43. 43.

    , , , & Prevention of biofilm formation on titanium surfaces modified with conjugated molecules comprised of antimicrobial and titanium-binding peptides. Bio fouling. 26, 103–110 (2010).

  44. 44.

    & Cell-free and cell-based approaches for bone regeneration. Nat Rev Rheumatol. 5, 685–697 (2009).

  45. 45.

    , , , & Postnatal human dental pulp stem cells (DPSCs) in vitro and in vivo. Proc. Natl. Acad. Sci. U. S. A. 97, 13625–13630 (2000).

  46. 46.

    et al. Investigation of multipotent postnatal stem cells from human periodontal ligament. Lancet 364, 149–155 (2004).

  47. 47.

    et al. Characterization of the apical papilla and its residing stem cells from human immature permanent teeth: a pilot study. J. Endod. 34, 166–171 (2008).

  48. 48.

    , & Mesenchymal stem cells derived from dental tissues vs. those from other sources: their biology and role in regenerative medicine. J. Dent. Res. 88, 792–806 (2009).

  49. 49.

    et al. Human dental follicle cells acquire cementoblast features under stimulation by BMP-2/-7 and enamel matrix derivatives (EMD) in vitro. Cell Tissue Res. 329, 283–294 (2007).

  50. 50.

    et al. Comparison and optimisation of transfection of human dental follicle cells, a novel source of stem cells, with different chemical methods and electro-poration. Neurochem Res. 34, 1272–1277 (2009).

  51. 51.

    et al. Intracellular transport of basement membrane-type heparan sulphate proteoglycan in adenoid cystic carcinoma cells of salivary gland origin: an immunoelectron microscopic study. Virchows Arch. 433, 41–48 (1998).

Download references


We are grateful to Y. Shin and T. Takasu (Yamahachi Dental Mfg., Co., Aichi, Japan) for the hydroxyapatite coating of the dental implant. We also thank Y. Ochiai, N. Yamamoto and R. Koitabashi for their technical assistance. This work was supported by Organ Technologies Inc. We also received partial support from the Health and Labour Sciences Research Grants program from the Ministry of Health, Labour, and Welfare (No.21040101) to A.Y. (Tokyo Medical and Dental University) and a Grant-in-Aid for Scientific Research (A) from MEXT, Medicine, Dentistry and Pharmacy (No. 20249078) to T. Tsuji (2008–2010) from the Ministry of Education, Culture, Sports and Technology, Japan.

Author information

Author notes

    • Masamitsu Oshima
    •  & Kaoru Inoue

    These authors contributed equally to this work.

    • Masamitsu Oshima

    Current address: Department of Oral Rehabilitation and Regenerative Medicine, Graduate School of Medicine, Dentistry and Pharmaceutical Sciences, Okayama University, Okayama, 700-8525, JAPAN.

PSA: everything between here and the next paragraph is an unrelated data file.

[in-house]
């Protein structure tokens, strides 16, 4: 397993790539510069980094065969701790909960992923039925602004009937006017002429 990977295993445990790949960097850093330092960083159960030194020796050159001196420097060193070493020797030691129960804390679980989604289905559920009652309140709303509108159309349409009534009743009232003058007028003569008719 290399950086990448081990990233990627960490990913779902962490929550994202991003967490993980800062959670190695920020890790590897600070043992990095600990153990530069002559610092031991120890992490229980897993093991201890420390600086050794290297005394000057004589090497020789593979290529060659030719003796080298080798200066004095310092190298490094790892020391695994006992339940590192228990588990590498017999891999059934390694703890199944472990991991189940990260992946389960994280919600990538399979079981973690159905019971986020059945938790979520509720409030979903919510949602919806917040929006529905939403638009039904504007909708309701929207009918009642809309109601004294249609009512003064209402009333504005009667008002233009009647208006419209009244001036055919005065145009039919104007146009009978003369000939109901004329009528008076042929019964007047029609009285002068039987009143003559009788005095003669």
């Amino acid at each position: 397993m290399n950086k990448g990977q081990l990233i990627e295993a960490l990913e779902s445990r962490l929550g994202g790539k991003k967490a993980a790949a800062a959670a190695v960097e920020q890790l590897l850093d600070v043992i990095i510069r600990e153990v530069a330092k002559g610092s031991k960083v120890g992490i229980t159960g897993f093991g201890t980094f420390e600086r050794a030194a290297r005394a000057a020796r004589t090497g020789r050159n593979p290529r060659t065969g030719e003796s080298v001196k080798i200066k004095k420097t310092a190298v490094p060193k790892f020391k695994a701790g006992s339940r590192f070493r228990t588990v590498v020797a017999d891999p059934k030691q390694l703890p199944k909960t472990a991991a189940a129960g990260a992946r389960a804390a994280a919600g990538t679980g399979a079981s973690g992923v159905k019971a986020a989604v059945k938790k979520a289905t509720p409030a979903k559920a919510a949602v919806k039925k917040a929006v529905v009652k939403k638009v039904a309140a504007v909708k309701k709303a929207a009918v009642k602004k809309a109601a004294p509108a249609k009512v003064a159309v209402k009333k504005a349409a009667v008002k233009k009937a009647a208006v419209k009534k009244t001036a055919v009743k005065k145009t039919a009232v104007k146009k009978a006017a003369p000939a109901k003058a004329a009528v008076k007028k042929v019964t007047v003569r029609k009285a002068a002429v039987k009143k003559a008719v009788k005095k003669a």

• Takashi Tsuji

    Current address: RIKEN Center for Developmental Biology, Kobe, Hyogo, 650-0047, JAPAN.


  1. Research Institute for Science and Technology, Tokyo University of Science, Noda, Chiba, 278-8510, JAPAN

    • Masamitsu Oshima
    • , Miho Ogawa
    • , Katsunari Tezuka
    •  & Takashi Tsuji
  2. Department of Biological Science and Technology, Graduate School of Industrial Science and Technology, Tokyo University of Science, Noda, Chiba, 278-8510, JAPAN

    • Kaoru Inoue
    • , Kei Nakajima
    • , Hiromichi Yamazaki
    • , Ayaka Sugawara
    • , Chie Tanaka
    • , Masahiro Saito
    •  & Takashi Tsuji
  3. Division of Orthodontics and Dentofacial Orthopedics, Graduate School of Dentistry, Tohoku University, Sendai, Miyagi, 980-8575, JAPAN

    • Kaoru Inoue
    •  & Teruko Takano-Yamamoto
  4. Department of Clinical Pathophysiology, Tokyo Dental College, Chiba-shi, Chiba, 261-8502, JAPAN

    • Kei Nakajima
    •  & Takashi Inoue
  5. Department of Oral Pathology, Showa University School of Dentistry, Shinagawa-ku, Tokyo, 145-8515, JAPAN

    • Tetsuhiko Tachikawa
    •  & Tomohide Isobe
  6. Organ Technologies Inc., Tokyo, 108-0074, JAPAN

    • Miho Ogawa
    • , Katsunari Tezuka
    •  & Takashi Tsuji
  7. Section of Oral Implantology and Regenerative Dental Medicine, Graduate School of Tokyo Medical and Dental University, Bunkyo-ku, Tokyo 113-8549, JAPAN

    • Shohei Kasugai
  8. Department of Oral Rehabilitation and Regenerative Medicine, Graduate School of Medicine, Dentistry and Pharmaceutical Sciences, Okayama University, Okayama, 700-8525, JAPAN

    • Takuo Kuboki
  9. Section of Oral Pathology, Department of Oral Restitution, Graduate School of Tokyo Medical and Dental University, Bunkyo-ku, Tokyo 113-8549, JAPAN

    • Akira Yamaguchi


  1. Search for Masamitsu Oshima in:

  2. Search for Kaoru Inoue in:

  3. Search for Kei Nakajima in:

  4. Search for Tetsuhiko Tachikawa in:

  5. Search for Hiromichi Yamazaki in:

  6. Search for Tomohide Isobe in:

  7. Search for Ayaka Sugawara in:

  8. Search for Miho Ogawa in:

  9. Search for Chie Tanaka in:

  10. Search for Masahiro Saito in:

  11. Search for Shohei Kasugai in:

  12. Search for Teruko Takano-Yamamoto in:

  13. Search for Takashi Inoue in:

  14. Search for Katsunari Tezuka in:

  15. Search for Takuo Kuboki in:

  16. Search for Akira Yamaguchi in:

  17. Search for Takashi Tsuji in:


T. Tsuji and M. Oshima designed the research plan. M. Oshima, K.N., K.I., A.S., M.O. and T. Isobe performed the experiments. M. Oshima, T.T., S.K., T.T.-Y., T.I., M.S., K.T., T.K., A.Y. and T. Tsuji developed the new assay systems and wrote the discussion of the results. K.N., H.Y., C.T. and T.T. analysed the data. M. Oshima and T. Tsuji wrote the paper.

Competing interests

The authors declare no competing financial interests.

Corresponding author

Correspondence to Takashi Tsuji.

Supplementary information

PDF files

  1. 1.

    Supplementary Information

    Supplementary Figures


By submitting a comment you agree to abide by our Terms and Community Guidelines. If you find something abusive or that does not comply with our terms or guidelines please flag it as inappropriate.

Creative CommonsThis work is licensed under a Creative Commons Attribution-NonCommercial-ShareAlike 4.0 International License. The images or other third party material in this article are included in the article's Creative Commons license, unless indicated otherwise in the credit line; if the material is not included under the Creative Commons license, users will need to obtain permission from the license holder in order to reproduce the material. To view a copy of this license, visit